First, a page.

The Icarians then set to work on a new schoolhouse using salvaged temple stone. This is where the first problem with this site comes in. When The Church of Jesus Christ of Latter-day Saints was initiating the demolition process of the old schoolhouse in 1971, a total of seven sunstones were discovered in the foundation of the building.10 As a result of finding these identifiable stones, the dating of the foundation of the building can be set to the Icarian period—and not the Mormon. It has been argued that since these seven stones were in a poor condition, they could have been scrap stone that was damaged in the carving of the original thirty sunstones for the temple and later put to good use in building the tomb. This assumption would require that more than 20 percent of the total number of sunstones carved were found unusable. Even if this peculiarly high number of scrap stones were accepted, it would still be too late in construction. Josiah Quincy witnessed Joseph Smith giving directions as to how sunstones should be carved in May 1844,11 whereas the construc- tion of the tomb had begun by the fall of 1842, nearly two years previ- ously.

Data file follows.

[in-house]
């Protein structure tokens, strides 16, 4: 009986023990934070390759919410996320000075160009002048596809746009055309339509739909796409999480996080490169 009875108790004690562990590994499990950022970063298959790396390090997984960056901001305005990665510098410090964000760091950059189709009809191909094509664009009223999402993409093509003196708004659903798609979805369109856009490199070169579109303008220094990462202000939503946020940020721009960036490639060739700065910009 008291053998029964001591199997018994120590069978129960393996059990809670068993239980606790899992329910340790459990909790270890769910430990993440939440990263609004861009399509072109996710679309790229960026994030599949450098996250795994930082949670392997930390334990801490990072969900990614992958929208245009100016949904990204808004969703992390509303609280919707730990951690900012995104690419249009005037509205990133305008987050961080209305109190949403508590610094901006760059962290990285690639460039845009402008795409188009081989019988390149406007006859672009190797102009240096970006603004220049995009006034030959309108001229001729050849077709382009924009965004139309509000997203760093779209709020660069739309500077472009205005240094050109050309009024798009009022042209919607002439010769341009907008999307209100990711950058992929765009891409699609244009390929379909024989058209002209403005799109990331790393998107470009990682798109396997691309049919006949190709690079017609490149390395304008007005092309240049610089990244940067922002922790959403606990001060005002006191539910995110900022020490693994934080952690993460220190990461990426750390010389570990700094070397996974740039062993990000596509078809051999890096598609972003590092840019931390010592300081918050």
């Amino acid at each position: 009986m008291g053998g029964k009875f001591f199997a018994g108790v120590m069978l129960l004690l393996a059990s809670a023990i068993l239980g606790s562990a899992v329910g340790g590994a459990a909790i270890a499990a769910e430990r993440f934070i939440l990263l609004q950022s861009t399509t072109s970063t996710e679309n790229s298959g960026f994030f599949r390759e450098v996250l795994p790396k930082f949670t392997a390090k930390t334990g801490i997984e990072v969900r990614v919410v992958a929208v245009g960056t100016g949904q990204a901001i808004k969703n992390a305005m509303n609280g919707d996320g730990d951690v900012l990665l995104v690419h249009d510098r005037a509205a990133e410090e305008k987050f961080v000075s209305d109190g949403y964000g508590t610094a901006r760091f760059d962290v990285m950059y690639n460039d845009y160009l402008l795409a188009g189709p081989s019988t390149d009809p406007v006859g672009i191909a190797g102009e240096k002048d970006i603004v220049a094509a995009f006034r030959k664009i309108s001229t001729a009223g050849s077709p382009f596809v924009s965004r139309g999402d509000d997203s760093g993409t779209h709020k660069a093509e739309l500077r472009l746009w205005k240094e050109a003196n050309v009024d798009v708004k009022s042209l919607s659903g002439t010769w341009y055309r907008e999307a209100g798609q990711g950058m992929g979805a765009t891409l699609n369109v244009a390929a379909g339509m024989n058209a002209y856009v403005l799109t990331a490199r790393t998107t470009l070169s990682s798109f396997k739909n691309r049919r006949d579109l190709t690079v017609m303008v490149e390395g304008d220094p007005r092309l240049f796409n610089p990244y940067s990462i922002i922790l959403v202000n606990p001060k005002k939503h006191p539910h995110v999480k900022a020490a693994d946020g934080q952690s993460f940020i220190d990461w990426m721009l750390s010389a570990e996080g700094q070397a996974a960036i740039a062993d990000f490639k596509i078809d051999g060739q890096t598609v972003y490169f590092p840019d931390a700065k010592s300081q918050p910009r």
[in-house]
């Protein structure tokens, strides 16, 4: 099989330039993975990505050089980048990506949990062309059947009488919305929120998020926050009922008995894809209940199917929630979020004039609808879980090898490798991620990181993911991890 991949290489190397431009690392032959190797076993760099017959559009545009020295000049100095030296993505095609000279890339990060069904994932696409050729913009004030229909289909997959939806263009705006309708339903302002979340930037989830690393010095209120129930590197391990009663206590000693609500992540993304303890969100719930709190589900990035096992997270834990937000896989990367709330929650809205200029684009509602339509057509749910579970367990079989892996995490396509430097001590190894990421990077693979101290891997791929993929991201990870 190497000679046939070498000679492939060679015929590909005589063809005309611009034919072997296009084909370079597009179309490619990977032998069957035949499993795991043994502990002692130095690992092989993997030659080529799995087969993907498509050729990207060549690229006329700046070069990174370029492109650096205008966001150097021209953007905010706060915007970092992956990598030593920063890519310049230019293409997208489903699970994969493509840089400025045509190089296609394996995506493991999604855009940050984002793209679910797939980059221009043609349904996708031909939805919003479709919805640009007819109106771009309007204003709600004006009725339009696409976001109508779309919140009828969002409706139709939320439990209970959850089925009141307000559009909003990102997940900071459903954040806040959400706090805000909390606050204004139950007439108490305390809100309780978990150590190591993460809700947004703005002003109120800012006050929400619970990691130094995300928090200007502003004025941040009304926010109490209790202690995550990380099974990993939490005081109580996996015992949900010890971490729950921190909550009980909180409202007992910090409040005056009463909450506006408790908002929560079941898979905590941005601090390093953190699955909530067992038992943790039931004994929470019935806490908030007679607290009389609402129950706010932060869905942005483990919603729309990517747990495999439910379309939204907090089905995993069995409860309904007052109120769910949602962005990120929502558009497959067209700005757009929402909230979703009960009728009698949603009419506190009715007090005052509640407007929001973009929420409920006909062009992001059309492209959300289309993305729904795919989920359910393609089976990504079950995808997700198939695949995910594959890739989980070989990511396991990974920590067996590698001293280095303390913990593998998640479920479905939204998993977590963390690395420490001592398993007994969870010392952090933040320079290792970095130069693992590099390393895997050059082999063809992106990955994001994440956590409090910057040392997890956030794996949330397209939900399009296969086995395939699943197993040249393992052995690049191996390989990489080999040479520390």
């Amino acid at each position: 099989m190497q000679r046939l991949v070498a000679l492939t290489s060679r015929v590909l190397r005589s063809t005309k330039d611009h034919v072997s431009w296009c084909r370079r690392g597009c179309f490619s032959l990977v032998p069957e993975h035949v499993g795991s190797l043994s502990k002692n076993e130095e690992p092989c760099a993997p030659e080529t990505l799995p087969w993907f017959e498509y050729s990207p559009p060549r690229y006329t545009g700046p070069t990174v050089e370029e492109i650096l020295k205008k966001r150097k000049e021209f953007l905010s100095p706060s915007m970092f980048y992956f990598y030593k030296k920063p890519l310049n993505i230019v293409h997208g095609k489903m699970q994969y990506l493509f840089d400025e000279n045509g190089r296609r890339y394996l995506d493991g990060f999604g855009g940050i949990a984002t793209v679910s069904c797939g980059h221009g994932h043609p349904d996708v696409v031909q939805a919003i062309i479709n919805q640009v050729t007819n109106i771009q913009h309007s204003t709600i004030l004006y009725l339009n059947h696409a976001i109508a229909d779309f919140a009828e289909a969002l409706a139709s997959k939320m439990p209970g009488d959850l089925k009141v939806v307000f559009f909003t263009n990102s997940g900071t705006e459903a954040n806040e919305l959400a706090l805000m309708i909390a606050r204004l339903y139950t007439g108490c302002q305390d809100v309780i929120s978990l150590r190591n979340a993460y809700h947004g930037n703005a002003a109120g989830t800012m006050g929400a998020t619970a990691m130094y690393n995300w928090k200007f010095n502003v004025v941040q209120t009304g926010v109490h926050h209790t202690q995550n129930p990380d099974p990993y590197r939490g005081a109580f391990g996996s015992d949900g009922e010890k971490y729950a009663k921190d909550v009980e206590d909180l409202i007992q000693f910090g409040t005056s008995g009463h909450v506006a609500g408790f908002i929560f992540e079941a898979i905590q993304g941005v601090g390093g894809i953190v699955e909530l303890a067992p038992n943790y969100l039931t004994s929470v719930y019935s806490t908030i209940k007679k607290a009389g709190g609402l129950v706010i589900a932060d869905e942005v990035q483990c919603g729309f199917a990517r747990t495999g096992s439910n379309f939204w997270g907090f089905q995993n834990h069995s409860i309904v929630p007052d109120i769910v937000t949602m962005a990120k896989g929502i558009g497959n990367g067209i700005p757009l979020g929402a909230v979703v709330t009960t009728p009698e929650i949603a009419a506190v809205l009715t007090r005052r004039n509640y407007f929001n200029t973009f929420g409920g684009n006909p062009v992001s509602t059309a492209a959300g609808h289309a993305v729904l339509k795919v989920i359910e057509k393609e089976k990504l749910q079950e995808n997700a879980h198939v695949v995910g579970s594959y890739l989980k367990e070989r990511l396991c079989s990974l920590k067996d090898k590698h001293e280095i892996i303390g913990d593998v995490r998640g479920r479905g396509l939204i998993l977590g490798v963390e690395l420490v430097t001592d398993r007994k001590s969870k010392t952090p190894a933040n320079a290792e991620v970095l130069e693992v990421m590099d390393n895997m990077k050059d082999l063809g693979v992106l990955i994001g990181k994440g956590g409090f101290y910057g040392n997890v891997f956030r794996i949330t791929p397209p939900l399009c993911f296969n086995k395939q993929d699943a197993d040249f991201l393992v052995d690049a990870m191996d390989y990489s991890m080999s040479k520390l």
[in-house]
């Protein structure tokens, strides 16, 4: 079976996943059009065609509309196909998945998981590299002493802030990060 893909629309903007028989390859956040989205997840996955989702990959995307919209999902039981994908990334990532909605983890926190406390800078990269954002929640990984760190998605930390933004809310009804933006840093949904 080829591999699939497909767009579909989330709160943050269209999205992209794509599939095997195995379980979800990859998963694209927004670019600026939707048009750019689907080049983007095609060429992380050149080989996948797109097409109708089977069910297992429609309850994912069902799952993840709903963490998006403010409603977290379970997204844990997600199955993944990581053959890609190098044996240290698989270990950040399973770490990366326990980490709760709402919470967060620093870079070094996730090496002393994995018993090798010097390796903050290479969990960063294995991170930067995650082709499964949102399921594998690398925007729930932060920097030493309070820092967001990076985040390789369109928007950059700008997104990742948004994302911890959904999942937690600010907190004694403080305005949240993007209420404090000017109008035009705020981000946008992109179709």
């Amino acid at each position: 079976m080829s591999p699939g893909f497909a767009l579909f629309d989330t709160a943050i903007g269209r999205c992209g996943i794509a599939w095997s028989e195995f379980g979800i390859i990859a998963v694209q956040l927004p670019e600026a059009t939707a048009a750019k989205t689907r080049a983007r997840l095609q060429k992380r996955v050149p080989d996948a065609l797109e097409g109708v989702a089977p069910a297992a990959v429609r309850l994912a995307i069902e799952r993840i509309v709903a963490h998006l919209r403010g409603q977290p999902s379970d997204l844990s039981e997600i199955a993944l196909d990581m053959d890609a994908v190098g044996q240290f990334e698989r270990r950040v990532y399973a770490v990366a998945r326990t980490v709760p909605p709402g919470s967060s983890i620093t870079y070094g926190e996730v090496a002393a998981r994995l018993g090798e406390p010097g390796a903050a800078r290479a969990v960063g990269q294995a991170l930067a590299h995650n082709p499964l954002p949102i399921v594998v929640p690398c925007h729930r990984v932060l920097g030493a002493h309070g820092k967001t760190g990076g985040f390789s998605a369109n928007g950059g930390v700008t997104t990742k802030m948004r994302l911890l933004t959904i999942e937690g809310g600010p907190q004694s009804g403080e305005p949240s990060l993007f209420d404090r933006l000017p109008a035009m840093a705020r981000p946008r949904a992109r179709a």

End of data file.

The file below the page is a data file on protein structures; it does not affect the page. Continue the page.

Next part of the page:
The next problem that we come upon is the lack of any visual evi- dence. Of the dozens of contemporary visual images of the temple and the ruins, many of them show the southwest corner of the temple block—but not a single one of these images, whether daguerreotype, engraving, painting, or drawing, shows any kind of structure except for a small, wooden shed.12